But I think we also deserve a little self-congratulation.  Despite the fact that the Republicans blocked every motion Obama made to facilitate our economic recovery, doing everything they possibly could to make him look like a loser, the American people still thought he was worth another four years.  Despite the confirmed incidents of voter applications being thrown away, the state laws passed to disenfranchise black voters, and Paul Ryan having his hands in the company that manufactures voting machines in key swing states, Obama still scored a majority of votes in the popular election.  The real victory here, I hope, will be a lesson learned by politicians on both sides.  If the ensuing press coverage is any indication, the Republicans are learning that narrowing their demographic to a fundamentalist, xenophobic, anti-intellectual bunch of rubes will ultimately lead to their party's collapse.  The president, meanwhile, is four years wiser, and has a better idea of how to handle the opposition.  Hopefully he's learned that the bipartisanship he's been striving for since he took office is never going to happen, and that playing the moderate isn't going to win him any new friends.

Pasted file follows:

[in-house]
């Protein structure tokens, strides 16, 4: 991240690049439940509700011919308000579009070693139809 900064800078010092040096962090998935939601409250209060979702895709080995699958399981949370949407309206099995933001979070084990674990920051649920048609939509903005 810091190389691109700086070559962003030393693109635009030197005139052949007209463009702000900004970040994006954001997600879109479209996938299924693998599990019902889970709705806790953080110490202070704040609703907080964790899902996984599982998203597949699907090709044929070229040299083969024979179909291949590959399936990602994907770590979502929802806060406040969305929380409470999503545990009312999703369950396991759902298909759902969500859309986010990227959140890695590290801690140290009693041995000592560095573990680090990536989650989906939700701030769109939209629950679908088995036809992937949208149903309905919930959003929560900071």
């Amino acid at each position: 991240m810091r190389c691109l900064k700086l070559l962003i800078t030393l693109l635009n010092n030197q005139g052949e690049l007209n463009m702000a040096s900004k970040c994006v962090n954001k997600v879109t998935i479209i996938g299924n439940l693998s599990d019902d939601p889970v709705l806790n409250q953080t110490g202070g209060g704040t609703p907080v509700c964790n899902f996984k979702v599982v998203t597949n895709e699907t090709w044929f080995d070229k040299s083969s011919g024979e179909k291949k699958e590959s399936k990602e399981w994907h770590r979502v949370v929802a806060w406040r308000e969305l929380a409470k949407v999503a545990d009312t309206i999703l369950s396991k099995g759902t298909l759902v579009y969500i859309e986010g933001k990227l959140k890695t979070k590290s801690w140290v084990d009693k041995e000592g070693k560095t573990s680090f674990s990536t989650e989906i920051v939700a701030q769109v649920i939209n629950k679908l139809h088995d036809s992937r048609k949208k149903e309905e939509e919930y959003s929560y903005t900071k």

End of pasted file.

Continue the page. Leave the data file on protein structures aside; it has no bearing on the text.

And hey, legal weed in two states!  Shit, I didn't even ask for that!

Tuesday, November 6, 2012

Looks like it's Ladies' Choice.


Most political analysts agree that the 2012 presidential election will be determined in large part by the female vote.  Ladies, in case you haven't been following, let's recap:

If you use birth control, you're a slut (Rush).  If you get raped, it's most likely because you're one of those girls who "rape easy" (Rivard).  If you get pregnant as a result, it's because you secretly wanted (Akin), that gift from God (Mourdock and Santorum).  If you're uninsured and need prenatal care, too bad, you should have thought of that before you got pregnant (GOP across the board).  If you have an abortion, you're a murderer (ditto).  Sure, it might not have been your fault, but that's no excuse (Koster).  Conversely, if you decide to have the baby, but need a helping hand, you're a lazy parasite sponging off the other 53% (Romney).  Oh, and should you discover that your life is compromised by the pregnancy, don't worry, that doesn't really happen (Walsh).